Jason Gordon

Setting the standard: why the public sector must make digital services open for all

Originally posted in Digital by Default News, our texthelper Jason Gordon discusses the importance of digital accessibility and why it still sadly lags behind.




Events like the recent Paralympics are a great reminder of the importance of accessibility and ensuring equal and open access for all.

Whilst physical accessibility has taken considerable steps forward – ensuring public spaces are wheelchair friendly for example – it’s arguable that digital accessibility still sadly lags behind.

Many of our public services are now accessed primarily online. But the truth is that millions of citizens struggle to access digital services and information. As the public sector increasingly adopts a ‘digital by default’ approach this means many users will be excluded unless accessibility measures are implemented.

The NHS is taking the lead in this regard. Its Accessible Information Standard, which became law from July 2016, exists to ensure people with disabilities, impairments or sensory loss receive health information in a format that they can easily understand. The aim is to improve communications between patients and their carers with health and social care providers.

It’s a bold and decisive step for the NHS – and demonstrates their desire to improve the experiences and outcomes for patients. It also has strategic and tangible benefits. Evidence shows that improved understanding of health information results in fewer missed appointments, reduced wastage of prescribed medicines, and patients who are more empowered to make healthier lifestyle choices – which all result in cost savings to the NHS.

Whilst the Standard is now mandated in English law, many NHS health & social care providers are still to take the steps towards compliance. North Cumbria University Hospital Trust recently made the news for failing to meet the accessibility needs of partially sighted patients.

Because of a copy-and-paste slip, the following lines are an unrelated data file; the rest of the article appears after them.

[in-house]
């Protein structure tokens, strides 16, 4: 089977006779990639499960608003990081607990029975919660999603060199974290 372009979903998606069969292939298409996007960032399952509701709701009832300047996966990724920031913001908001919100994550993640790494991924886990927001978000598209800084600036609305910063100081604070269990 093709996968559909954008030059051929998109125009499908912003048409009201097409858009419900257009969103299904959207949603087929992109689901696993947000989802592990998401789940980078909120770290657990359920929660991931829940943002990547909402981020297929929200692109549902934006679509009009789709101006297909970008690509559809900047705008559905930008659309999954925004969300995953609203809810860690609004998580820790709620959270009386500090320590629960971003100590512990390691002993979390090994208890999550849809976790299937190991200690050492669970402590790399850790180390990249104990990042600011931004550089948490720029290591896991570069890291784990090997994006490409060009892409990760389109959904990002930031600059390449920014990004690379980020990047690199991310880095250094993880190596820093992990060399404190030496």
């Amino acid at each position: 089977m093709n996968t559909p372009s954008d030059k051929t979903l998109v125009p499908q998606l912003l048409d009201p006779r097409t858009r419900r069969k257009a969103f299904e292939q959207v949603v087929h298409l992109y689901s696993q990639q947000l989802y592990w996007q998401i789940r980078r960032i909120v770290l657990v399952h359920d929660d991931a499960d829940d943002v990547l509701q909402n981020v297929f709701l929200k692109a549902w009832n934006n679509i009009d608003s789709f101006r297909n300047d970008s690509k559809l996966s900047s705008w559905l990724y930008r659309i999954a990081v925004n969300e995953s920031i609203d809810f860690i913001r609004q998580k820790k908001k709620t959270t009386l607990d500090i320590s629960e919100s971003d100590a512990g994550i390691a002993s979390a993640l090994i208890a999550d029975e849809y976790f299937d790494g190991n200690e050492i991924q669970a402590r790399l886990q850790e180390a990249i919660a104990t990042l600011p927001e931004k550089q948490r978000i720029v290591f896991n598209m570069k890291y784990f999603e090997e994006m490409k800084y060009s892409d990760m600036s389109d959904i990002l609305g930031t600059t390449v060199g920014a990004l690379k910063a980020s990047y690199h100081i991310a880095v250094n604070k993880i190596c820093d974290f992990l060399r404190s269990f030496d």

This serves as a timely reminder that all NHS organisations should now be providing health information in alternative formats or risk potential legal action.

And it’s not solely applicable to the NHS. All providers of adult health and social care services are also required to comply, which impacts not-for-profits and local government providers of health and social care services as well.

Which begs the question: isn’t it time for all public sector organisations to follow the lead set by the NHS and implemented a similar mandate to the Accessible Information Standard?

There’s no question that being compelled to meet information standards makes organisations look more closely at the needs of the people using their services.  This can only be a good thing and the availability of health information in alternative formats benefits everyone.

Easy-read formats or text-to-speech, for example, are tools which can be used by everyone to enhance understanding – not just those groups identified as having a disability or impairment.

Citizens with low literacy (16% of the UK population, according to figures from the National Literacy Trust) or English as a second language (4.2 million adults in England and Wales, according to figures from the ONS) benefit from the availability of information in alternative formats too.

Campaigner for the deaf community Elise Roy once said that when we design for disability we all benefit. We’re seeing this with NHS organisations which are complying with the Accessible Information Standard. Now is the time to challenge all public sector organisations to step up to the plate and ensure all information and services are more accessible to all.

Jason Gordon is a Business Development Manager at Texthelp, a company producing digital inclusion and assistive software products that are used by adults and students worldwide.

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